I have ordered around 16 extract batches from Northern Brewer. I've noticed a trend in the time the instructions ask you to wait before bottling: if the OG is greater than 1.050, bottle after four weeks, and less than 10-50, bottle after two weeks.

For the higher OG ones, the instructions seem to always call for a secondary fermentation. I have stopped doing secondaries on the suggestion of this stackexchange.

Is there any particular reason for doing 4 week long primaries instead of two week long primaries?

I just made two batches from MoreBeer (my LHBS) and I was told that there should never be a reason to do most ales for longer than 2 weeks before bottling.

1 Answer 1


They're trying to make one simple, common set of instructions that satisfy both a large range of beers as well as a huge variability in customers, across the dimensions primarily of: inherent yeast performance, yeast health, lag time, fermentation temperature and adherence to instructions/technique, including a comfortable margin of "safety".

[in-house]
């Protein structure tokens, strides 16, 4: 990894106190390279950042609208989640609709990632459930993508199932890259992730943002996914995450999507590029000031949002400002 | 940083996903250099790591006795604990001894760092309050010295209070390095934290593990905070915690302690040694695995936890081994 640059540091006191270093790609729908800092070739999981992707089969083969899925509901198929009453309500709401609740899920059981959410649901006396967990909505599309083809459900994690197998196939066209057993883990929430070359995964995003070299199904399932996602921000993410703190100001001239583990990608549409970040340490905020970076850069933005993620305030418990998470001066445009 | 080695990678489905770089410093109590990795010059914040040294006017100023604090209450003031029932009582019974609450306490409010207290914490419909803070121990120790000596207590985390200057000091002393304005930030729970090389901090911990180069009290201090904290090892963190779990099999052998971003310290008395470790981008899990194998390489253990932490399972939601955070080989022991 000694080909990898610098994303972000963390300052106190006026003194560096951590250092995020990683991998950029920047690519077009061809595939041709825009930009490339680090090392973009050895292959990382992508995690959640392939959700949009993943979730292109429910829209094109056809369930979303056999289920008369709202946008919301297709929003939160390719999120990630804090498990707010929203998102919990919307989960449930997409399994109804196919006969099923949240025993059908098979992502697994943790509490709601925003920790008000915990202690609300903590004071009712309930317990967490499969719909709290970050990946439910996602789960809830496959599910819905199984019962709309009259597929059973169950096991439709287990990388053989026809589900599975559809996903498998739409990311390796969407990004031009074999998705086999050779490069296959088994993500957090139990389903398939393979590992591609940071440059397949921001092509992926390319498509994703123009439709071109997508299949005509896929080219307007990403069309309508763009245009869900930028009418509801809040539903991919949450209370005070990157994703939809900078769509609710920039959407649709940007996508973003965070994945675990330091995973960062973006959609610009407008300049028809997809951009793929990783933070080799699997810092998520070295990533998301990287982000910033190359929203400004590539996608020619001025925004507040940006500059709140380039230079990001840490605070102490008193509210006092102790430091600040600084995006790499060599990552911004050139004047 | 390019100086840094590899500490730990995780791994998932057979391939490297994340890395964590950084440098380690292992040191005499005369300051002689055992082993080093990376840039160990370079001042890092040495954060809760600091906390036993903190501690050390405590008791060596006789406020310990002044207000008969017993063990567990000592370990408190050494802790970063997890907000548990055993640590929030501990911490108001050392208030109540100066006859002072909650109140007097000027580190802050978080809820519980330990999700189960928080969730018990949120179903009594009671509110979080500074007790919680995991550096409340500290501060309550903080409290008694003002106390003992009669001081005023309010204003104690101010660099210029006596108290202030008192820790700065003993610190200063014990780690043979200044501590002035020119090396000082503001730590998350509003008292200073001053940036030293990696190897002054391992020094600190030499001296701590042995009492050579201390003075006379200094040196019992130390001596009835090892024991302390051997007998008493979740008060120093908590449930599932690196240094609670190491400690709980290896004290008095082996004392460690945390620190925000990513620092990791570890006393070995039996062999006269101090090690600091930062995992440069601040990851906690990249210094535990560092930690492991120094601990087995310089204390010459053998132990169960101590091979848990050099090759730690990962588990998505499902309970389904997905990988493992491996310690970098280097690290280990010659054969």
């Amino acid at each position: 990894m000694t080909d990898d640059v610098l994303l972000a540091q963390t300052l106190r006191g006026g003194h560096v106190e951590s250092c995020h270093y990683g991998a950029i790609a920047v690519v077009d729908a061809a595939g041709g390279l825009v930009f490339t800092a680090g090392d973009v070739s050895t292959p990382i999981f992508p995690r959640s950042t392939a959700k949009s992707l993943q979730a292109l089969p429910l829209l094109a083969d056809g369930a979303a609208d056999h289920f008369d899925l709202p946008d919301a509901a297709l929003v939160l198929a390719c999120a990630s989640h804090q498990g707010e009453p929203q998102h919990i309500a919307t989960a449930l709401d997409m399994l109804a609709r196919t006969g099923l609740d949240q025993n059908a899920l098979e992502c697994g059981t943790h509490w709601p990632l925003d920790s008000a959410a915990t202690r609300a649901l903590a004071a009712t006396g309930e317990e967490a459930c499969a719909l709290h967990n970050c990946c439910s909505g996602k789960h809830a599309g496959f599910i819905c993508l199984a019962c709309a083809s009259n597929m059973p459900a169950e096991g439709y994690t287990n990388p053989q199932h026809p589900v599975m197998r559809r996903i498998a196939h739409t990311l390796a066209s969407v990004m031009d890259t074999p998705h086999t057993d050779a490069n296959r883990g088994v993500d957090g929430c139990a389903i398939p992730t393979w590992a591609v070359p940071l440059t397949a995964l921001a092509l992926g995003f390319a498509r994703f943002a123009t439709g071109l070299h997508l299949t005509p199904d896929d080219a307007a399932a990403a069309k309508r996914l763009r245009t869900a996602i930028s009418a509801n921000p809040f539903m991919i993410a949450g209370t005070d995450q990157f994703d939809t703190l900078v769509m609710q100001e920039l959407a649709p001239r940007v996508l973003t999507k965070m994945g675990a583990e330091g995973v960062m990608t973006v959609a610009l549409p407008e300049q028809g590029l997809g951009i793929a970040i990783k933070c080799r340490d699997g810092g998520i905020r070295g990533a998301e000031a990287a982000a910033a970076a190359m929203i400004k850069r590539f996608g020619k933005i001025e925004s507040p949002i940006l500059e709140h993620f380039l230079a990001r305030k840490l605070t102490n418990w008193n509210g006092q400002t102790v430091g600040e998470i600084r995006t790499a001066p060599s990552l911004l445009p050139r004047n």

In short: they're very general purpose, boilerplate instructions.

You're starting to get to the point you understand the process independent of those instructions … it's not like NB extract has an owner's manual that's unique from MoreBeer extract, or the wort you'll get from all-grain, or whatever.

Go by gravity, not time; most beers (including above 1.050) will be done inside of 2 weeks. As you've learned, secondary is unnecessary without extended aging. Find a process that works for your tools/time/schedule, and go from there.

Na Zdrowie!

  • 1
    Some brewers say "let the beer make the schedule". That's the case here - some beers simply need longer to ferment out and clean up.
    – mdma
    Oct 3, 2013 at 12:00

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